That's right, the glue is always the strongest joint if you do it right. And 30 years 's a good long time.
DI: Yeah. I mean that's the thing, that's why every once in a while I break up an old piece like that, because I don't just want to have somebody tell me it's sturdier, I want to see this shit. I can stand behind Franklin's because it's incredibly strong stuff and I've glued a lot of things together with it and it all stays together real nice.
DI: He liked the Wolf so much when I delivered it, he said "I want you to make me another one, but I don't want you to hold back, I just want you to go for it." He said, " I'm not going to tell you what I want, you can just make it the way you want."
SQ: Man, can you ask for a better project than that?
DI: Oh, no, that was it.
SQ: What went through your mind during the first stages of that?
DI: I mean, I just thought to myself, "jeez how many times does anybody in their life get a chance to do this, where somebody says yeah, go for it. Don't hold back, do it the way you want to." I really made an effort to make it my best effort. It's a guitar unlike any one I've ever built since then. It's got a lot of detailing on it. I put over 2,000 hours actually directly into working on that guitar, and this is the one that became known as the Tiger, it has plate with an inlay of a tiger in it. These names just kind of developed over a period of time, they weren't originally named. But, he started playing the one with the Wolf on it, and after I built the second one, just so we know which guitar we were talking about, we started calling one the Wolf and one the Tiger.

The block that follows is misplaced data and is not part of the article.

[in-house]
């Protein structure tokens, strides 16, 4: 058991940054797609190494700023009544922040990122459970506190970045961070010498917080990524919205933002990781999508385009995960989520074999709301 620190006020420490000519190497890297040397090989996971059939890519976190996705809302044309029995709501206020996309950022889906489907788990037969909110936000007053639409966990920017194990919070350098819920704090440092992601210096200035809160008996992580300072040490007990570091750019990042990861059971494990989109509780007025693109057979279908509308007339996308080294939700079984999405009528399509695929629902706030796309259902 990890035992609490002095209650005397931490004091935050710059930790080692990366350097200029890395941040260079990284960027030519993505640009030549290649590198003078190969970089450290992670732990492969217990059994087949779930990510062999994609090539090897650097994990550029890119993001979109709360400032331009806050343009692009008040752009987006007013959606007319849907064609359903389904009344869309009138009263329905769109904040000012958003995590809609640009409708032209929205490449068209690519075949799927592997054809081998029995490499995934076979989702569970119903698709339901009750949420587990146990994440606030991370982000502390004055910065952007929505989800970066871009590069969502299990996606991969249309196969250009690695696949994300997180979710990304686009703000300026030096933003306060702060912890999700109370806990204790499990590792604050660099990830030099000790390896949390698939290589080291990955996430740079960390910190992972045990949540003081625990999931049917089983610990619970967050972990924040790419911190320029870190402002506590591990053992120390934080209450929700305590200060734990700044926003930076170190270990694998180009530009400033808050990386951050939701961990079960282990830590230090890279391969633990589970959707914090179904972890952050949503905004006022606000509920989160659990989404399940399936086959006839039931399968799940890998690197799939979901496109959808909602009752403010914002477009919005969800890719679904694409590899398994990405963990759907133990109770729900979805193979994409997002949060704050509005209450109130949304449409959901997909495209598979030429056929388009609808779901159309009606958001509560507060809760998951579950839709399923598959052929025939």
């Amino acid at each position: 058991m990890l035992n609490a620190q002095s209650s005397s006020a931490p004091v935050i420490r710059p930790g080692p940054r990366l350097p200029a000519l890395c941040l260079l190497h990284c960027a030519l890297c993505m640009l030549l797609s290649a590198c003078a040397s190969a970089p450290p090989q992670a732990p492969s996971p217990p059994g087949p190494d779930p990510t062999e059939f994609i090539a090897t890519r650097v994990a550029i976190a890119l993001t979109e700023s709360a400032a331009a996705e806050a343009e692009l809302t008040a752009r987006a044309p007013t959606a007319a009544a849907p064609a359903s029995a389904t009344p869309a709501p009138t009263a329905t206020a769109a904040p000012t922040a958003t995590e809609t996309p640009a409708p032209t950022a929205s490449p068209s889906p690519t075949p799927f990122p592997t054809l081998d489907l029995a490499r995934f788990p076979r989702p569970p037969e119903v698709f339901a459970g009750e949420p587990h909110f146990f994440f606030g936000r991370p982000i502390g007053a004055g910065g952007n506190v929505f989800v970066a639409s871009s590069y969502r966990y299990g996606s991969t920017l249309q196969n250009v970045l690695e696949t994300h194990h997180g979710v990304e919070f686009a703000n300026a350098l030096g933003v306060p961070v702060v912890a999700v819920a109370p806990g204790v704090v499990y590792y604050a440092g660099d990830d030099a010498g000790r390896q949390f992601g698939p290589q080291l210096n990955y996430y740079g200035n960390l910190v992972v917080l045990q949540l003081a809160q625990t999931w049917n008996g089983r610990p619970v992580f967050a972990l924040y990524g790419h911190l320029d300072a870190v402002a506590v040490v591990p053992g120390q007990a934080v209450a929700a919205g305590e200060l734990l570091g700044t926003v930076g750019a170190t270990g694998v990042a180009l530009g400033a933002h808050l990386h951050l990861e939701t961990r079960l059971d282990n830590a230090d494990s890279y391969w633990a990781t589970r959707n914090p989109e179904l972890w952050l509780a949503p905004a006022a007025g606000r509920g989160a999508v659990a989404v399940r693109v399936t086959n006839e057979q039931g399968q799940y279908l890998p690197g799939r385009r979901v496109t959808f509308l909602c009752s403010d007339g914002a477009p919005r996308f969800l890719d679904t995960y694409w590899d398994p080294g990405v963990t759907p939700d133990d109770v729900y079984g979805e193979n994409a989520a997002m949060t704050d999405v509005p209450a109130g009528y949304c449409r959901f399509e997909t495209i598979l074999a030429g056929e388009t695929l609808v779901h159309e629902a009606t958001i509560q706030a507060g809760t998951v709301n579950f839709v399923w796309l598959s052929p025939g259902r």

|SQ: What was the Tiger made out of?|
|DI: The Tiger is made out of coca-bola and a western maple. It's softer, well it's a similar type of|
|maple that the Wolf was made out of, but it's mostly coca-bola which is the wood from South|
|America that's got some really intense color to it. In the case of the Tiger, it's a reddish-orange piece,|
|SQ: And the Neck?|
|DI: The neck is made out of laminations of Maple and Vermilion actually.|
|I'm not exactly sure why I used the Vermilion, I just wanted this orange stripe going around the side.|
|Vermilion is one of the ones that's very difficult to glue because it has an oil in it that's pretty|
|migratory. It moves around.|
|SQ: How did you end up gluing it?|
|DI: Well it's possible with coca-bola to take a solvent and tease some of the oil out of the surface of|
|the wood so when you glue it, you can get a good glue line. That's what I normally do, I tease as|
|much of the oil out of the surface that I'm gluing so that I get good adhesion there.|
|SQ: That must have taken a lot of trial and error to learn all that, huh?|
DI: Well, yeah, but it's somewhat trial and error just comes up. Because everything is an experiment.
SQ: Are these things you learned on your own, or were you able to confer with other people on this?
DI: I was able to confer with other people, but some things I made up as I went along. You find there's a limit to how far knowledge has gone and you're making it as you go.
SQ: So you've amassed some serious knowledge in doing these projects over the years.
DI: Yeah, I started out to be a scientist, and I still am a scientist. I apply the sciences that I've learned to the work that I do and I find it to be really rewarding.
SQ: You're mixing art and science.
DI: Oh yeah. Well making a musical instrument is an amazing challenge because a musical instrument is a tool of the imagination. Making tools of the imagination is an interesting challenge. There are no definitive answers to anything in making musical instruments.